Patients And Methods: We conducted a 'real-life', multi centre, retrospective observational study aimed at comparing the incidence of irAEs among cancer patients treated with PD-1/PD-L1 inhibitors according to baseline BMI.

Results: One thousand and seventy advanced cancer patients were evaluated. The median age was 68 years (range: 21-92), male/female ratio was 724/346. Primary tumours were: non-small-cell lung carcinoma (NSCLC) (653 patients), melanoma (233 patients), renal cell carcinoma (RCC) (152 patients) and others (29 patients). Median BMI was 25 (13.6-46.6); according to World Health Organisation (WHO) classification, 44 patients (4.1%) were defined as underweight, 480 patients (44.9%) as having a normal weight, 416 patients (38.9%) as overweight and 130 patients (12.1%) as obese. Higher BMI was significantly related to higher occurrence of any grade immune-related adverse events [irAEs] (p < 0.0001), G3/G4 irAEs (p < 0.0001) and irAEs leading to discontinuation (LTD) (p < 0.0001). Overweight and obesity were confirmed predictors for irAEs of any grade at both univariate and multivariate analysis. The adjusted odds ratios (ORs) (compared to normal-weight) were 10.6; 95% confidence interval (95%CI): 7.5-14.9 for overweight, and 16.6 (95%CI: 10.3-26.7) for obese patients. Obesity was the only factor significantly related to a higher incidence of G3/G4 irAEs (OR = 11.9 [95%CI: 6.4-22.3], p < 0.0001) and LTD irAEs (OR = 8.8 [95%CI: 4.3-18.2], p < 0.0001). Overweight and obese patients experienced a significantly higher occurrence of cutaneous, endocrine, gastro-intestinal (GI), hepatic and 'others' irAEs, compared to normal-weight patients. Only obese patients experienced a significantly higher occurrence of pulmonary and rheumatic irAEs, compared to normal-weight patients.

Conclusions: Considering the previously evidenced association between higher BMI and better outcome, the current finding about the relationship between BMI and irAEs occurrence can contribute to consideration of these findings as the upside of the downside, which underlies an 'immunogenic phenotype'.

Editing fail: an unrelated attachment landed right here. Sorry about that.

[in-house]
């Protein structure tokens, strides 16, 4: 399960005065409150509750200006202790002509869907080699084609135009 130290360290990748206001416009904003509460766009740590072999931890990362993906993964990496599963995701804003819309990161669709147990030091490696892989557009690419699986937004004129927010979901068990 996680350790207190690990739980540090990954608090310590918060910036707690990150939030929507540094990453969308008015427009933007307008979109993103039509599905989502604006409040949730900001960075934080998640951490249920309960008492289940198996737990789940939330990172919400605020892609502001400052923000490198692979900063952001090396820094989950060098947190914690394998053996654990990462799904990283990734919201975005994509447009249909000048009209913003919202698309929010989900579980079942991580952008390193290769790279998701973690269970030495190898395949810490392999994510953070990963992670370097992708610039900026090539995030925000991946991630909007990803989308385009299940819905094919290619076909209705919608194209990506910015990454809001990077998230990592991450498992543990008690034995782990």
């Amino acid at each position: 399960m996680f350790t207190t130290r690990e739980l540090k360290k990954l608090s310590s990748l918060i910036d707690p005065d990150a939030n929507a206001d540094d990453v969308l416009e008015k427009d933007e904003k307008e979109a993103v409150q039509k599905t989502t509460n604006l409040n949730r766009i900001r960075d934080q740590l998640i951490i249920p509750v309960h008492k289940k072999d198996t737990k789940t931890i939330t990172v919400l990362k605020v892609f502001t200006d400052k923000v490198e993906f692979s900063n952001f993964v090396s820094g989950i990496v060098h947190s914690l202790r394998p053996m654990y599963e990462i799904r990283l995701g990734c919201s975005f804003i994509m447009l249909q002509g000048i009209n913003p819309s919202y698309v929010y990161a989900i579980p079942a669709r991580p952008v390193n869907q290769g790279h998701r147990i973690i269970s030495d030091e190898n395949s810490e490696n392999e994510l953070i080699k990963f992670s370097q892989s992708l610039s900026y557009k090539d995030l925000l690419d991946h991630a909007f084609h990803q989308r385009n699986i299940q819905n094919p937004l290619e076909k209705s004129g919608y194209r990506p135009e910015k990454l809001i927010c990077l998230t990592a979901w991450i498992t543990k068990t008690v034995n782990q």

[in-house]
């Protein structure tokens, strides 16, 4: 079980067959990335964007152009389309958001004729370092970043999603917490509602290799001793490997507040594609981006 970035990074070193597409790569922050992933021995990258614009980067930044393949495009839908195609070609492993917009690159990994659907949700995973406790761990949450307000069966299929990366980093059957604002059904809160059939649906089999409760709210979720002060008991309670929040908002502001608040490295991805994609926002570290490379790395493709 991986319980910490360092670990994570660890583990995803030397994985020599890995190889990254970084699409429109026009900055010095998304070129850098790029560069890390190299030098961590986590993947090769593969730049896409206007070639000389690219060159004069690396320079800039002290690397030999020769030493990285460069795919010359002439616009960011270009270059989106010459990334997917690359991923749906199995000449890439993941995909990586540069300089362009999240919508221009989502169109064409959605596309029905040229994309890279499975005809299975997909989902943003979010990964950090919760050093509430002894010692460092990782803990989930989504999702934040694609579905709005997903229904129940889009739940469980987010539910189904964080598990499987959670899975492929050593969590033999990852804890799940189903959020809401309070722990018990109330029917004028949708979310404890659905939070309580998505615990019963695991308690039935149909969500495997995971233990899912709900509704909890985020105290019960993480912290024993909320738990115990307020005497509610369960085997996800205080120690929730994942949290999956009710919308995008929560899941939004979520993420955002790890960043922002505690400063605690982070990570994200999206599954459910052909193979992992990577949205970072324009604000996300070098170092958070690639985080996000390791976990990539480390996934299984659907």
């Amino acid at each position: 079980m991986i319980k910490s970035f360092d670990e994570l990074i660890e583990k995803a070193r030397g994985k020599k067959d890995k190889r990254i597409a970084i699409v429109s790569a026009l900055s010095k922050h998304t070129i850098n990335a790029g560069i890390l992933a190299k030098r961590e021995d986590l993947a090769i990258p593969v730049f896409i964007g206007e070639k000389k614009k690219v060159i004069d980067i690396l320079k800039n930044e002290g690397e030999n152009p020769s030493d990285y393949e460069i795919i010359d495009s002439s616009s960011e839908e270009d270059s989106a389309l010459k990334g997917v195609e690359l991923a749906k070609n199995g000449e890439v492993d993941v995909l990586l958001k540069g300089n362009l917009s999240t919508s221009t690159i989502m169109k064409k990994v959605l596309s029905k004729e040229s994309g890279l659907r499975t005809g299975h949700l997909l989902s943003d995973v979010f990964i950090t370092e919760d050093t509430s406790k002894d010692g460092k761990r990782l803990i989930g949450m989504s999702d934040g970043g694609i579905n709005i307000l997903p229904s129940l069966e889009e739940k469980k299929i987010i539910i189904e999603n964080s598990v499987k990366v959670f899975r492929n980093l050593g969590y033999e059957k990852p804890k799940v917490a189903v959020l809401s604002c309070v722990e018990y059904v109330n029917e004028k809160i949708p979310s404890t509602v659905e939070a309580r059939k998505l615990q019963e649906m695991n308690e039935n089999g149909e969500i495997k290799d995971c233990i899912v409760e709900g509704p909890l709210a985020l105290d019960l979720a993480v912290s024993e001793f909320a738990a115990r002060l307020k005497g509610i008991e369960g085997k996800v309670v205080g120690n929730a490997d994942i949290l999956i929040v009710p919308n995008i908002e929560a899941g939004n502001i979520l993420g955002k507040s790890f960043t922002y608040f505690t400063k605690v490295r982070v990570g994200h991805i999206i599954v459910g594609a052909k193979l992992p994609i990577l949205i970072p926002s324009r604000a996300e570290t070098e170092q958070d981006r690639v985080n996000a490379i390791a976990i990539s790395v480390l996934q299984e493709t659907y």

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http://dx.doi.org/10.1016/j.ejca.2019.12.031DOI Listing
March 2020

Molecular Mechanisms of Acquired Resistance to MET Tyrosine Kinase Inhibitors in Patients with MET Exon 14-Mutant NSCLC.

Clin Cancer Res 2020 06 7;26(11):2615-2625. Epub 2020 Feb 7.

Lowe Center for Thoracic Oncology, Dana-Farber Cancer Institute and Harvard Medical School, Boston, Massachusetts.

Purpose: Molecular mechanisms of acquired resistance to MET tyrosine kinase inhibitors (TKI) are poorly understood. We aimed to characterize the genomic mechanisms of resistance to type I and type II MET TKIs and their impact on sequential MET TKI therapy outcomes in patients with metastatic exon 14-mutant NSCLC.

Experimental Design: Genomic alterations occurring at the time of progression on MET TKIs were studied using plasma and tissue next-generation sequencing (NGS).

Results: A total of 20 patients had tissue or plasma available for analysis at the time of acquired resistance to a MET TKI. Genomic alterations known or suspected to be mechanisms of resistance were detected in 15 patients (75%). On-target acquired mechanisms of resistance, including single and polyclonal kinase domain mutations in codons H1094, G1163, L1195, D1228, Y1230, and high levels of amplification of the exon 14-mutant allele, were observed in 7 patients (35%). A number of off-target mechanisms of resistance were detected in 9 patients (45%), including mutations and amplifications in , and ; one case displayed both on- and off-target mechanisms of resistance. In 2 patients with on-target resistant mutations, switching between type I and type II MET TKIs resulted in second partial responses.

Conclusions: On-target secondary mutations and activation of bypass signaling drive resistance to MET TKIs. A deeper understanding of these molecular mechanisms can support the development of sequential or combinatorial therapeutic strategies to overcome resistance.
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http://dx.doi.org/10.1158/1078-0432.CCR-19-3608DOI Listing
June 2020

Antibody-drug conjugates for lung cancer in the era of personalized oncology.